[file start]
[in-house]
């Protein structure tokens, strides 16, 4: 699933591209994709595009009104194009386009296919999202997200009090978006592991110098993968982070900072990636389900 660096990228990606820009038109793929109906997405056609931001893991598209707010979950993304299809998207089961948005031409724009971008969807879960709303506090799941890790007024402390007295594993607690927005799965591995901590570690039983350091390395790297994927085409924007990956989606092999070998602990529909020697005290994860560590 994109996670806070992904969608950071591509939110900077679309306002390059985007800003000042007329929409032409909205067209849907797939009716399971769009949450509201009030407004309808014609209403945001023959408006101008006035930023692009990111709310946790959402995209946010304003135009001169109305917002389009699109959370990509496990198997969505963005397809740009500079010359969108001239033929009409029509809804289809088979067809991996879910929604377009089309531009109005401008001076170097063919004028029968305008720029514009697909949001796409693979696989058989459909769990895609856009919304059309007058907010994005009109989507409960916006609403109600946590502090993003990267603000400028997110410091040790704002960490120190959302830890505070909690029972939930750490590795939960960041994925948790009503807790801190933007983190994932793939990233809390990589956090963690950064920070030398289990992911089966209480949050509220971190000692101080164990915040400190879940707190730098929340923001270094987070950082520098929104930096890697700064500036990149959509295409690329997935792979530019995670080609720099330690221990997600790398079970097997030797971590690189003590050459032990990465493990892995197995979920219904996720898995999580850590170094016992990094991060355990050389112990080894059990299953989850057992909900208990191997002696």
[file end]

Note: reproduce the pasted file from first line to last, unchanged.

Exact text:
[in-house]
């Protein structure tokens, strides 16, 4: 699933591209994709595009009104194009386009296919999202997200009090978006592991110098993968982070900072990636389900 660096990228990606820009038109793929109906997405056609931001893991598209707010979950993304299809998207089961948005031409724009971008969807879960709303506090799941890790007024402390007295594993607690927005799965591995901590570690039983350091390395790297994927085409924007990956989606092999070998602990529909020697005290994860560590 994109996670806070992904969608950071591509939110900077679309306002390059985007800003000042007329929409032409909205067209849907797939009716399971769009949450509201009030407004309808014609209403945001023959408006101008006035930023692009990111709310946790959402995209946010304003135009001169109305917002389009699109959370990509496990198997969505963005397809740009500079010359969108001239033929009409029509809804289809088979067809991996879910929604377009089309531009109005401008001076170097063919004028029968305008720029514009697909949001796409693979696989058989459909769990895609856009919304059309007058907010994005009109989507409960916006609403109600946590502090993003990267603000400028997110410091040790704002960490120190959302830890505070909690029972939930750490590795939960960041994925948790009503807790801190933007983190994932793939990233809390990589956090963690950064920070030398289990992911089966209480949050509220971190000692101080164990915040400190879940707190730098929340923001270094987070950082520098929104930096890697700064500036990149959509295409690329997935792979530019995670080609720099330690221990997600790398079970097997030797971590690189003590050459032990990465493990892995197995979920219904996720898995999580850590170094016992990094991060355990050389112990080894059990299953989850057992909900208990191997002696």